The 5th generation of mobile communications systems promises to offer unprecedented connectivity among users and devices, providing completely new services and paving the way the Internet of Things (IoT). This new mobile paradigm will require significant technological advances, both in the wireless infrastructure as well as in the transport network that supports it. In this context, the architecture of the future Radio Access Network (RAN) is under intense debate. One possibility is to have a fully centralized RAN (C-RAN), where the Remote Radio Head (RRH) is a simple device that, in the uplink, collects the waveforms received from the wireless channel before sending them transparently (i.e., without decoding) to a centralized Baseband Unit (BBU), and, in the downlink, follows the reverse path. However, several other functional splits are possible, with the intent of distributing the signal processing tasks between the RRH and the BBU. While a fully distributed RAN alleviates the traffic requirements imposed on the fronthaul links, a fully centralized architecture enables inter-site coordination (in particular collaborative signal processing techniques, RAN virtualization, etc.) potentially leading to operational cost savings. In this research field we investigate optical fronthaul architectures for a cost-effective C-RAN. Collaborators/supporters: KTH (Sweeden), University of Brasilia.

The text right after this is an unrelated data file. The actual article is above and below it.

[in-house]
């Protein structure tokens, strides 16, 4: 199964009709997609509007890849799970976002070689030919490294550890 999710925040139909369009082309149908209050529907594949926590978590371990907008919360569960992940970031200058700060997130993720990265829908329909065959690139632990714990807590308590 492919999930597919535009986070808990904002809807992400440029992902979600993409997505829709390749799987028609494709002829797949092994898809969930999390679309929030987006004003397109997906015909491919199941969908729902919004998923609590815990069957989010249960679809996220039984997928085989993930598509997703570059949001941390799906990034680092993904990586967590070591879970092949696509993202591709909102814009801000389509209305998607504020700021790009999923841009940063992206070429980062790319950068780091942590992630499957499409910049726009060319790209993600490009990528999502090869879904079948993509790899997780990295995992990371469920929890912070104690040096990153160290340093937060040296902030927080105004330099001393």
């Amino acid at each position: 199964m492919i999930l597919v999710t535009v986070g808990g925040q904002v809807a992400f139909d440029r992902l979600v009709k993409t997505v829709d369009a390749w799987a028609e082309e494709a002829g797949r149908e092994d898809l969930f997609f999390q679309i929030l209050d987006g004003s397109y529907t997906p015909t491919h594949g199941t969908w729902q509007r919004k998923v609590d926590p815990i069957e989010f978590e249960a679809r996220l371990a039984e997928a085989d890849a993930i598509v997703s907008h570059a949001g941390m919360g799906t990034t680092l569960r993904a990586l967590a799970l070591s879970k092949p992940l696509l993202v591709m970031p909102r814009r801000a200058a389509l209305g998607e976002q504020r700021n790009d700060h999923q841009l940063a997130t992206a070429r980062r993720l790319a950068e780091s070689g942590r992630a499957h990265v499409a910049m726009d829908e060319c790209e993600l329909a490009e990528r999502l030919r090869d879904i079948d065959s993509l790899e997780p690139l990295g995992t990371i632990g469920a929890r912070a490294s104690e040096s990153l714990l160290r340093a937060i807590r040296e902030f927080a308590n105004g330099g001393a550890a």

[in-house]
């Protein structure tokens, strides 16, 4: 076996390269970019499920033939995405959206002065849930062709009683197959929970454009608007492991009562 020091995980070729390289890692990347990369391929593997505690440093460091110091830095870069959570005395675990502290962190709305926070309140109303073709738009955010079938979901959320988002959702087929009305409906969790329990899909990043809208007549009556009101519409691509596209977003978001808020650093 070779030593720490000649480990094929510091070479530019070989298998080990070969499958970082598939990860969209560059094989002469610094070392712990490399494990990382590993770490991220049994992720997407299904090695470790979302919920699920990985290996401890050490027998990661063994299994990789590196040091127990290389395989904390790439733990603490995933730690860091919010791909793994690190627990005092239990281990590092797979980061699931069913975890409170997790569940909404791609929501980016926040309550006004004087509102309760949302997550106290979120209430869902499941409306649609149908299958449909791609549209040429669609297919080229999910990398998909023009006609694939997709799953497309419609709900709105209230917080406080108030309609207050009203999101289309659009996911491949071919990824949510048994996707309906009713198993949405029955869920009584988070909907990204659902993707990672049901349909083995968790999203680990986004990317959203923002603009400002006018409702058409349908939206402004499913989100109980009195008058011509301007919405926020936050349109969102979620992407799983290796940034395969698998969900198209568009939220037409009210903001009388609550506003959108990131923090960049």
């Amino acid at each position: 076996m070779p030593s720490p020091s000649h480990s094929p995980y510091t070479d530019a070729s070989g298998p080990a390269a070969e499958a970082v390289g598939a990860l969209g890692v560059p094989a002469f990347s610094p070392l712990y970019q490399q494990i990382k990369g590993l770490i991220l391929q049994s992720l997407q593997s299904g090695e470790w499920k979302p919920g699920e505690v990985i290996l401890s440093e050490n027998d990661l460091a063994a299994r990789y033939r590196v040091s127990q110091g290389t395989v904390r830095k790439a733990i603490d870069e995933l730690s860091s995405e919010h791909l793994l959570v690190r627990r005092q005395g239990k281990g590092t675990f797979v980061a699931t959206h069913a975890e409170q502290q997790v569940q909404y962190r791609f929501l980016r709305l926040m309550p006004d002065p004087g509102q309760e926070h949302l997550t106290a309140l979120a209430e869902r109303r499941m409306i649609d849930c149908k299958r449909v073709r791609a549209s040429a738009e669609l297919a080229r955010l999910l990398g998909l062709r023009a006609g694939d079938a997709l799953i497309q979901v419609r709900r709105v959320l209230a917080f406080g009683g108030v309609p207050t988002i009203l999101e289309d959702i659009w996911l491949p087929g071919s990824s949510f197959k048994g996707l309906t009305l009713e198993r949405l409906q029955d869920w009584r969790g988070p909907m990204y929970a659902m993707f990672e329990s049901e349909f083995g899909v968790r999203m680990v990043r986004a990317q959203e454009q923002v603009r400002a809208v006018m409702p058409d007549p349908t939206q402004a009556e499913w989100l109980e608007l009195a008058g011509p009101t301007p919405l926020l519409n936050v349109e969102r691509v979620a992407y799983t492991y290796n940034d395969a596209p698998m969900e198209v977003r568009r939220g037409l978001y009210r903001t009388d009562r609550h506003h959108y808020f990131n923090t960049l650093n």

• Networking technologies for future optical networks with space-division multiplexing

For almost three decades, wavelength-division multiplexing (WDM) has been the key technology for supporting the exponentially increasing data traffic in core optical networks. To date, network upgrades have been mainly based on activation of additional wavelength channels within a single fiber. However, the capacity of single-mode fibers (SMFs) is limited. As the routed throughput exceeds the capacity of a single SMF provided by the entire spectrum, the deployment of space-division multiplexing (SDM) - either in multiple SMFs, multi-core fibers (MCFs), or multi-mode fibers (MMFs) - is inevitable [1]–[4]. While utilizing spatial channels, to keep the complexity of SDM switching nodes at an acceptable level, one approach proposed is the wavelength switching (WS) of spatial superchannels. On the other hand, the sustained exponential increase in data rates shall render the fine granularity and flexibility provided by wavelength channels less essential. A promising option may be to replace wavelength switching (WS) with spatial switching (SS), which allocates a spectral superchannel individually for a source-destination pair. When implemented for full-spectrum in uncoupled spatial channels, SS can substantially reduce the complexity of a networking node. This research line studies viable switching architectures for smoothly evolving the network towards space-division multiplexing in terrestrial and submarine networks. Collaborators: Stanford University (USA), FAPESP.

A simulation tool for space-division multiplexing elastic optical networks

About Space-D

This software is a custom discrete event-driven simulator for Space-division Multiplexed Elastic Optical Networks (SDM-EON) with support to uncoupled channels that are represented by single-mode multi-core fibers as the links of the network.

The dynamics of the system is represented by the event chaining. The events are associated with the snapshot system actions that indicate state transitions and can trigger other events that will be executed in the future.

The events are connection requests to connect source-destination pairs of nodes in the network. The network is managed by the Control Plane, which checks if there are enough resources to accomodate all requirements before to install each connection request in the network.

This project was supported by CNPq and by FAPESP grant 2015/04382-0.